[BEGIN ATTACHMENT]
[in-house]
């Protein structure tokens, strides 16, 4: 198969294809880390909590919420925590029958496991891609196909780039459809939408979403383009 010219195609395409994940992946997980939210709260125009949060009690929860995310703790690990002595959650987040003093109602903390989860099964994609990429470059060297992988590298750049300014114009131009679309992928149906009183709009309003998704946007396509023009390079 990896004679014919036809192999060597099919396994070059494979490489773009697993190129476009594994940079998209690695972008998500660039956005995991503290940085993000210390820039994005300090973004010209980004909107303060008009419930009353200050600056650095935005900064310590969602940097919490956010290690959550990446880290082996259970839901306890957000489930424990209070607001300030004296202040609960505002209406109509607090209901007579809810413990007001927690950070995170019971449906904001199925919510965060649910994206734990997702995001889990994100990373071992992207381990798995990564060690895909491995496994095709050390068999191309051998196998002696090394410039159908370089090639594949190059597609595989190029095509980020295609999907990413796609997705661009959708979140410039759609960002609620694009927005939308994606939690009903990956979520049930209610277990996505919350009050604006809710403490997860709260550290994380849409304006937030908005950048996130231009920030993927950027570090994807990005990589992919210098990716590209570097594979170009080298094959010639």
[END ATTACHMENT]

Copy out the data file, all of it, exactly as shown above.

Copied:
[in-house]
């Protein structure tokens, strides 16, 4: 198969294809880390909590919420925590029958496991891609196909780039459809939408979403383009 010219195609395409994940992946997980939210709260125009949060009690929860995310703790690990002595959650987040003093109602903390989860099964994609990429470059060297992988590298750049300014114009131009679309992928149906009183709009309003998704946007396509023009390079 990896004679014919036809192999060597099919396994070059494979490489773009697993190129476009594994940079998209690695972008998500660039956005995991503290940085993000210390820039994005300090973004010209980004909107303060008009419930009353200050600056650095935005900064310590969602940097919490956010290690959550990446880290082996259970839901306890957000489930424990209070607001300030004296202040609960505002209406109509607090209901007579809810413990007001927690950070995170019971449906904001199925919510965060649910994206734990997702995001889990994100990373071992992207381990798995990564060690895909491995496994095709050390068999191309051998196998002696090394410039159908370089090639594949190059597609595989190029095509980020295609999907990413796609997705661009959708979140410039759609960002609620694009927005939308994606939690009903990956979520049930209610277990996505919350009050604006809710403490997860709260550290994380849409304006937030908005950048996130231009920030993927950027570090994807990005990589992919210098990716590209570097594979170009080298094959010639």